Stronger Euro (EUR)? Rates Spark: Four ECB hikes and a bit more | ING Economics

Italian industrial production fell again in June, raising doubts over 3Q growth

Curves pivoting flatter fits a narrative further shifting towards growth concerns. As European Central Bank pricing gets more hawkish there is more than just the possibility of 50bp moves that could explain how 100bp in four meetings after June could come to pass, even if that is not our view 



USD and EUR curves pivoting flatter around the belly of the curve amid weaker risk assets is a pattern that fits the narrative of market concerns having shifted toward rising risks to the growth outlook as central banks tighten policies amid high inflation.

Continuing to lean more hawkish on the hawk-dove seesaw

In EUR, markets have further ratcheted up their ECB rate hike expectations. By the end of the year they expect an overnight rate more than 100bp higher from now. If one assumes that the ECB will use the June meeting to prepare the grounds for rate hikes by announcing also the end of all net asset purchases, then this would imply an expectation of 25bp hikes at each of the other four remaining policy setting meetings in 2022 – and a bit more.

25bp hikes at the four ECB meetings starting with July – and a bit more

Does that mean the possibility of a 50bp hike by the ECB is catching on?  After all it had been floated by the ECB’s Klaas Knot earlier this week, but his remarks may have been more about signaling a commitment to act forcefully. A sources article published yesterday outlined that a majority of the Council supported at least two 25bp hikes this year, but downplayed the notion of a 50bp move.

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Curve flattening fits a pattern of growth concerns and tightening central banks

Source: Refinitiv, ING
Source: Refinitiv, ING

Other factors driving aggressive market pricing

The aggressive market pricing will to a degree also reflect a higher risk premium amid volatile times, but we would also not exclude some uncertainty being reflected about the evolution of excess reserves in the banking system and how the ECB proceeds with the tiered deposit rate.

The expectation is still that larger early repayments of banks’ targeted longer-term refinancing operations borrowings loom in the months ahead, although higher comparable market rates may have now made it more compelling for banks to hold on to the funds beyond June until the September repayment date. On the forwards strip for the ECB meeting periods markets see c.4bp higher overnight rates for the upcoming June meeting, though it may also include outside chances for an immediate ECB rate hike. It is conspicuous that the market prices the largest increase for September, a rise of noticeably more than 30bp while it is below 25bp for the other meetings this year save July.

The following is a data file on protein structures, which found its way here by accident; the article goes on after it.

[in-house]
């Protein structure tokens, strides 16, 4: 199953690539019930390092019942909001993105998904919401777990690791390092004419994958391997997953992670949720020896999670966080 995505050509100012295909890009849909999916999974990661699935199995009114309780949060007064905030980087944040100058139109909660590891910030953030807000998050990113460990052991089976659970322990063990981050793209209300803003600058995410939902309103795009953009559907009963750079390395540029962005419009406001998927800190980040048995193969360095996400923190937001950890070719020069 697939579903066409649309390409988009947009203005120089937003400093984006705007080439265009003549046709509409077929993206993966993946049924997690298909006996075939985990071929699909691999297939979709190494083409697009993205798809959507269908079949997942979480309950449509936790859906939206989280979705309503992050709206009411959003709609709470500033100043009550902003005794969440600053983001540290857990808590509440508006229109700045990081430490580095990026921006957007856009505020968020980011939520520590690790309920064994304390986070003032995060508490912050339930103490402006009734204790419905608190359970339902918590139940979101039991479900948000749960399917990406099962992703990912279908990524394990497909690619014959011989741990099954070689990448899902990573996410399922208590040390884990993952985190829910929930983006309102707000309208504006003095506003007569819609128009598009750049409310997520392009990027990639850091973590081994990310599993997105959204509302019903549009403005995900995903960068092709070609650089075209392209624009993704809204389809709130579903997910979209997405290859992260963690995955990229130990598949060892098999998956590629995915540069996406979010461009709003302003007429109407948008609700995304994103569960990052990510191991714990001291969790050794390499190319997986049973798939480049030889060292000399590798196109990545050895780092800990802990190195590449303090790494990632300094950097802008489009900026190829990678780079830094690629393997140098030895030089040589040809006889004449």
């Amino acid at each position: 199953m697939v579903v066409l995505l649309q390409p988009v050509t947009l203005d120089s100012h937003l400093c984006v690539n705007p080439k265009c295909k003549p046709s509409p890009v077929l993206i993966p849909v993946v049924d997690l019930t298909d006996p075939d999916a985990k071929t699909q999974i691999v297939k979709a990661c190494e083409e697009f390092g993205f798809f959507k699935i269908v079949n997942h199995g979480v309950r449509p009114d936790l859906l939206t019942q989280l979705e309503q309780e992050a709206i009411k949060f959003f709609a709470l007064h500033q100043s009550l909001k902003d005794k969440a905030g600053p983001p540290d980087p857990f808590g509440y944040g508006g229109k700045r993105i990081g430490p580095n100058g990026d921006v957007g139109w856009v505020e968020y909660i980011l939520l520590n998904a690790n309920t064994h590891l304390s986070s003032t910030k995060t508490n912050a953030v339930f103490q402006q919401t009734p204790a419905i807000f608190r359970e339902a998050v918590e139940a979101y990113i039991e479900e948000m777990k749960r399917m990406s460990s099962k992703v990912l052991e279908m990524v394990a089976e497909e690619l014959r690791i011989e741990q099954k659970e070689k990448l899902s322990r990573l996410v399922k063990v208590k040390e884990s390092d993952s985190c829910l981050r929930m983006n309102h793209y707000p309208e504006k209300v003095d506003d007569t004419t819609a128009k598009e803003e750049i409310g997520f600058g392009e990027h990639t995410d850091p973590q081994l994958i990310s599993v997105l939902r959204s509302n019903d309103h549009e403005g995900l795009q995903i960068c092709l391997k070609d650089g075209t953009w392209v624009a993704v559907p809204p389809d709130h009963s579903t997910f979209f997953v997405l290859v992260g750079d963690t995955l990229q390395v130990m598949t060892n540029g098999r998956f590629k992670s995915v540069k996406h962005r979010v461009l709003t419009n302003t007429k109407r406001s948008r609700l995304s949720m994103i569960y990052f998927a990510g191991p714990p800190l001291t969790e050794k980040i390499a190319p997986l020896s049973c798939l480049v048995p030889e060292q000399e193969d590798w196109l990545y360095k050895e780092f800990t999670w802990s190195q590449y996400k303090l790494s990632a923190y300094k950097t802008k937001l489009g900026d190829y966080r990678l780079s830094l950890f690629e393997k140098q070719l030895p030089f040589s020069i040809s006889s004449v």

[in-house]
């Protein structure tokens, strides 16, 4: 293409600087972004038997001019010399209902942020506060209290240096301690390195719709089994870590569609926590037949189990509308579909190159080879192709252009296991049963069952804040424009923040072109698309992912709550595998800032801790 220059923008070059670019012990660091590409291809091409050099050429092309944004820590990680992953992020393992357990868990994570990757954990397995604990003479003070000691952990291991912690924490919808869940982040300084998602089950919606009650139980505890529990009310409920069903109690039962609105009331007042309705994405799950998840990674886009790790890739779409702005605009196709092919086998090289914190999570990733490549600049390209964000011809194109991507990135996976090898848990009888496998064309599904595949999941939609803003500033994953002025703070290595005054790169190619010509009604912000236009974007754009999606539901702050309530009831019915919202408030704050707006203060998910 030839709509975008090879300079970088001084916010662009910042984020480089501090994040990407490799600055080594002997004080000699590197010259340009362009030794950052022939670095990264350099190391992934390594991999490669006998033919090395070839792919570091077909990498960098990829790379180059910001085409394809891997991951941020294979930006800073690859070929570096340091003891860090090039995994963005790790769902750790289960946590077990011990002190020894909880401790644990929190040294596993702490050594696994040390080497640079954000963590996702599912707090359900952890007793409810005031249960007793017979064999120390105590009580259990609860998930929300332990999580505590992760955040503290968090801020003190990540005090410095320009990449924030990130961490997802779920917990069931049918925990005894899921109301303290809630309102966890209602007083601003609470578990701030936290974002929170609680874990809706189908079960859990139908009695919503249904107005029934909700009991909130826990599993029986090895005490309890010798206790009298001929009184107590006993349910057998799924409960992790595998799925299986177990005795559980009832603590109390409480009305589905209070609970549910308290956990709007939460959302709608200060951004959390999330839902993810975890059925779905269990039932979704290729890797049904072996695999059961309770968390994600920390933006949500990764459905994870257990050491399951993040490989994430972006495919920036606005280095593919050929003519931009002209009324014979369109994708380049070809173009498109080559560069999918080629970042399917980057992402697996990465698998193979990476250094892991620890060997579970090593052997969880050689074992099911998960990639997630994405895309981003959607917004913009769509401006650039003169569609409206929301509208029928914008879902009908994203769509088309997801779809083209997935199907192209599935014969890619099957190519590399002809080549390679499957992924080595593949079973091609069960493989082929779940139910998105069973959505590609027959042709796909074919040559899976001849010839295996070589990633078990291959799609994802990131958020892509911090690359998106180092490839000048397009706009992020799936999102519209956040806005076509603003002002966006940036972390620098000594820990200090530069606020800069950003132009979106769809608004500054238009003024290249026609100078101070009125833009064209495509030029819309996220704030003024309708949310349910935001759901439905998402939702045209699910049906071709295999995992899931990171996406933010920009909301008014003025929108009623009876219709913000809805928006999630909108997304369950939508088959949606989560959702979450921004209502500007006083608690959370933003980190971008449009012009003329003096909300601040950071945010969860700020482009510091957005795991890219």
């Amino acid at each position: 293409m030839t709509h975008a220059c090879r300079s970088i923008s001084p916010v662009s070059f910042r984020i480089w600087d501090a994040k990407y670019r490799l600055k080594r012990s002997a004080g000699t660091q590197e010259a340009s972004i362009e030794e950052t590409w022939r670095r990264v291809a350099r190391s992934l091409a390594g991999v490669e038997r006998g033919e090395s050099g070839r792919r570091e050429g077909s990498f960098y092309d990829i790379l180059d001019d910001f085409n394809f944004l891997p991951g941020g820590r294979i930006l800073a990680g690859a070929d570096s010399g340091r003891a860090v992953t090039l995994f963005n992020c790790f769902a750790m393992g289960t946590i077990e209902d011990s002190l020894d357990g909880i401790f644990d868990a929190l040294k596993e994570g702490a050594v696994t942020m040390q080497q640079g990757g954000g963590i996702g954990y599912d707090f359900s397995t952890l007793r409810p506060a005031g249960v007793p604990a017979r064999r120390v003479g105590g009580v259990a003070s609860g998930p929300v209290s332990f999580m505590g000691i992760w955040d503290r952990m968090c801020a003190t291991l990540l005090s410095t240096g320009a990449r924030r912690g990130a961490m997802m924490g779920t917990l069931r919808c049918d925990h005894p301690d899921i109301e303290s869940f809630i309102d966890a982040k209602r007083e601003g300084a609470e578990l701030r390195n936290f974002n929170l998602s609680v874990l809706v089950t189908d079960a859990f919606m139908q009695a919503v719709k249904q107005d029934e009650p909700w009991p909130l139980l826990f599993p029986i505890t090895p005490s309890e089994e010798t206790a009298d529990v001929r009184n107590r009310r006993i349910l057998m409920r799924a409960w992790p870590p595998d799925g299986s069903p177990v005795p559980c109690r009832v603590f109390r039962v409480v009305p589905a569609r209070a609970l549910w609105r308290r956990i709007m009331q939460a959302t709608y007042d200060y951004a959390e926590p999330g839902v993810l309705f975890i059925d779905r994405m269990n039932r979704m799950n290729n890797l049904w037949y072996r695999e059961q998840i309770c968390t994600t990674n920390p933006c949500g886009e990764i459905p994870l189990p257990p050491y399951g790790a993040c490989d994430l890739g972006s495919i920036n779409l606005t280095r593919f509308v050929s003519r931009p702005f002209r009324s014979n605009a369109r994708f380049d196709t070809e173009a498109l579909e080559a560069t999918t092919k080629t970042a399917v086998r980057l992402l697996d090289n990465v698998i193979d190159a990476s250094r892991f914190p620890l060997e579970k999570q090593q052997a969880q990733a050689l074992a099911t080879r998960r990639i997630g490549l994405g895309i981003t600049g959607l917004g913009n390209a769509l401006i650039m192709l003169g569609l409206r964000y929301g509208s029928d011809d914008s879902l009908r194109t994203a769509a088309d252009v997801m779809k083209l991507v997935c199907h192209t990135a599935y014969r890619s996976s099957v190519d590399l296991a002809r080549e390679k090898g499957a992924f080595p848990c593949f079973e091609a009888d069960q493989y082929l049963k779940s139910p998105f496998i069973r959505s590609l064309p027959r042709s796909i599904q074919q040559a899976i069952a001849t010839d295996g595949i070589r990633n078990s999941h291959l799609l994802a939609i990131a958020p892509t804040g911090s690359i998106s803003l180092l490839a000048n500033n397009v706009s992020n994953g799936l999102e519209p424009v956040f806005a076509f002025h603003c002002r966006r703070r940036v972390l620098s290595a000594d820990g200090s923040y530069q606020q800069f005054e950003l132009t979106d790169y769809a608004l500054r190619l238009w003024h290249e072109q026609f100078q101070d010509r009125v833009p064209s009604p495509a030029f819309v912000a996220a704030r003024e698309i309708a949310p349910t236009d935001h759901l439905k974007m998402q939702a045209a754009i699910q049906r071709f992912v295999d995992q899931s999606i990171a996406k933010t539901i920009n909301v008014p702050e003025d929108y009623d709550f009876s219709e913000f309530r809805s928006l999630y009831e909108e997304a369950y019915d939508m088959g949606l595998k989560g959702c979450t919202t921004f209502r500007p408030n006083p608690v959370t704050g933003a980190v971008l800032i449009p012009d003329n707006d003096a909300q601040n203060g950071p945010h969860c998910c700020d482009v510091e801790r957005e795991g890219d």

More than 100bp from the ECB in the four 2022 meetings after June

Source: Refinitiv, ING
Source: Refinitiv, ING


For September the market prices an increase of more than 30bp

Perhaps the ECB minutes to be released today will shed more light on the ECB’s internal deliberations on what needs to be done in the face of rising inflation and the balance of risks tilting less favourably. But given how far official communication has already evolved since the April meeting to converge with the market view, the minutes should look dovish, not to say outdated. It was a meeting that still signaled a very gradual move. To be sure, our own expectation is also that aggressive market pricing will likely not be realised with our economists looking for three ECB hikes by the turn of the year.

Today's events and market view

In the Eurozone the ECB minutes of the 14 April meeting will take the spotlight amid an otherwise quiet data calendar. The minutes have seldomly been market moving, and they should appear especially outdated this time around as ECB communication has evolved quickly since then. We will also hear from the ECB's de Guindos and de Cos today.

The other market focus will be today’s busy supply slate. France sells up to €13bn across shorter dated bond lines, including a new 6Y, and linkers. Spain reopens four bond lines including its 20Y green bond for up to €6bn in total.  

The US sees publication of initial jobless claims and existing home sales.

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Italian industrial production fell again in June, raising doubts over 3Q growth

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